Moisture Levels and Water Availability Look Good for Most of Texas

Moisture levels in most of the state appear adequate or better, but producers in some areas are still hoping for rain.

Dr. John Nielsen-Gammon, state climatologist, College Station, said rain events over the past two weeks delivered quality rains to much of the state, benefitting Texas crops and available surface water.

Some moisture-stressed areas received measurable rains this past week, but some areas missed out, he said.

“It seems like the Panhandle missed out on recent rains that were in the forecast,” he said. “There’s been a lot of expansion in that area with regard to unusual dryness.”

Nielsen-Gammon said June is typically a wet month for the Panhandle, but short-term forecasts for weather patterns across most of the state will bring drier conditions.

The Texas Water Development Board Water reservoir tracking map showed more than 87 percent of reservoirs monitored by the agency were full. The few reservoirs that were water stressed were located near San Angelo and in the Panhandle.

Nielsen-Gammon said multiple counties received rains that would relieve concerns, including Young, Stephens and Throckmorton counties. Much of Throckmorton County received more than 8 inches.

Kloey Cargill, Texas A&M AgriLife Extension Service agent, Throckmorton County, said the city of Throckmorton received 10 inches of rain over six hours last week. Areas of town had to be evacuated due to fears that a nearby lake levee might be compromised by the downpour.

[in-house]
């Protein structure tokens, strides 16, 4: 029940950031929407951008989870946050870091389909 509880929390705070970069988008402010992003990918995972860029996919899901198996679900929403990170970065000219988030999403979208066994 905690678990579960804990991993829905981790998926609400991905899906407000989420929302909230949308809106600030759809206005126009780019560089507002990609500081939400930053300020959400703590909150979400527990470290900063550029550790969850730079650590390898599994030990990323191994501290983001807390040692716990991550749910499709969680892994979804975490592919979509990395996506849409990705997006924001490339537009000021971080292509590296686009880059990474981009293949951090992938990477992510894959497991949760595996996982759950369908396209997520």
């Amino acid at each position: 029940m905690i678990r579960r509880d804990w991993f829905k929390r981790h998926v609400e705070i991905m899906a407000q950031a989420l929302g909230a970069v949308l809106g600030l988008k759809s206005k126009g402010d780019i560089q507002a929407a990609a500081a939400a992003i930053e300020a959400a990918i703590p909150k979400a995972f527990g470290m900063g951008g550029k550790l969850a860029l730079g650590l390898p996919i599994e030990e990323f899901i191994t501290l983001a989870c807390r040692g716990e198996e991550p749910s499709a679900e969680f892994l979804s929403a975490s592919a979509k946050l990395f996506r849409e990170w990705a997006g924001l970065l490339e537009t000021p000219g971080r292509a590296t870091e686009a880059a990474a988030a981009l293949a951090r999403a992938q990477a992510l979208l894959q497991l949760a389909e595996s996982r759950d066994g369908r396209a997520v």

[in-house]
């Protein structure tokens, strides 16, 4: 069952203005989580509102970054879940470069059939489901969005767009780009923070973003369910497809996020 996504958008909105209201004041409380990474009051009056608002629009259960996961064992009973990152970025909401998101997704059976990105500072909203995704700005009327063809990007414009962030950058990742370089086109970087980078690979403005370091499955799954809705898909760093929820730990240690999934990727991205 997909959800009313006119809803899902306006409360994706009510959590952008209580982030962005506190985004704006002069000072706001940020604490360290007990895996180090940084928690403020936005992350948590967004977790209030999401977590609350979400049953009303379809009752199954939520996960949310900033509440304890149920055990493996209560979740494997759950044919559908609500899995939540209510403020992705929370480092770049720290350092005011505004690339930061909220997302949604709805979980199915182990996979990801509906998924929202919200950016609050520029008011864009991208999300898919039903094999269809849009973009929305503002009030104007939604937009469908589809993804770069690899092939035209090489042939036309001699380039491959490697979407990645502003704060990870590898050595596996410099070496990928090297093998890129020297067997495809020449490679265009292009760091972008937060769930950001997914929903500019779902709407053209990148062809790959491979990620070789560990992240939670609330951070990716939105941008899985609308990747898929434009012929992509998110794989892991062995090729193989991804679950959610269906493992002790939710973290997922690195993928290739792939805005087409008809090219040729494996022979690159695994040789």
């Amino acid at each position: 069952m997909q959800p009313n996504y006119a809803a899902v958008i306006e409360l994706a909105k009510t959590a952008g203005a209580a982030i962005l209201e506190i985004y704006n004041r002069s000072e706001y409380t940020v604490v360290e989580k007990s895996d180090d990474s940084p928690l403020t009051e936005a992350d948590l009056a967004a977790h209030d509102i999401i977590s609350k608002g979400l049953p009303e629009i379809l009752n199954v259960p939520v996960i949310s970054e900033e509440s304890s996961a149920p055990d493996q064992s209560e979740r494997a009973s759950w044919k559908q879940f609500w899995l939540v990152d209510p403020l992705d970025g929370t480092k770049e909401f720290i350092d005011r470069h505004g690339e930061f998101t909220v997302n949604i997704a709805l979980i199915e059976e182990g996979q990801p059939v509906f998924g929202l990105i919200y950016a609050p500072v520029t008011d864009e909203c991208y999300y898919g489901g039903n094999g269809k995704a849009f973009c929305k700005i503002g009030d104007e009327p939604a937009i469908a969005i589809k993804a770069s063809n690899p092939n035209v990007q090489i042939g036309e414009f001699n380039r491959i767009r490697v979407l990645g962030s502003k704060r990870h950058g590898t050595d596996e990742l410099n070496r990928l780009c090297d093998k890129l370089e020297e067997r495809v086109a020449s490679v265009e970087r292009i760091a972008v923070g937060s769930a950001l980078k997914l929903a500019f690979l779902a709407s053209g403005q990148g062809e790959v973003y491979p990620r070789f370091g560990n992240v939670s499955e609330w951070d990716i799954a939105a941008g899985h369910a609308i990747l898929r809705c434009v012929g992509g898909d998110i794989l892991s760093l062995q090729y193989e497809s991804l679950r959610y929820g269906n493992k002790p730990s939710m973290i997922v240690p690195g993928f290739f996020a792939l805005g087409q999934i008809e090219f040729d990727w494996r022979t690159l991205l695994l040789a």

Cargill said the downpour caused some damage to a local Little League baseball field but that there were no reports of livestock losses or damage to producer operations. The rain did fill surface water impoundments in time for summer.

“It was pretty dry,” she said. “Everyone was praying for rain. We needed moisture because it’s been three months since our last good rain. But there is standing water in a lot of places still, and stock tanks are overflowing.”

Nielsen-Gammon said the area in and around those three counties averaged 3 inches of rain. But there is still a moisture shortage for the year.

“Swaths of the southeastern part of the Panhandle, including Cottle and Donley counties, have received 25 percent of their normal rainfall for the past 30 days and 50 percent of their normal rainfall for the past 60 days.”

Nielsen-Gammon said the South region “had been doing better lately.

“Brownsville is still dry, but Live Oak County and a lot of places between were helped this past week,” he said.

In other regions of the state, including East Texas and southeastern portions, rain has provided adequate moisture. Recent rain events over the past two weeks have provided surplus, even detrimental surplus to those regions.

Reports from East Texas indicate corn field losses in low-lying areas due to standing water.

“As of late March, Beaumont was running 8 inches below normal for the calendar year,” he said. “It’s now 1 inch above normal.”

AgriLife Extension district summaries can be found here.

Source: Texas AgriLife Extension

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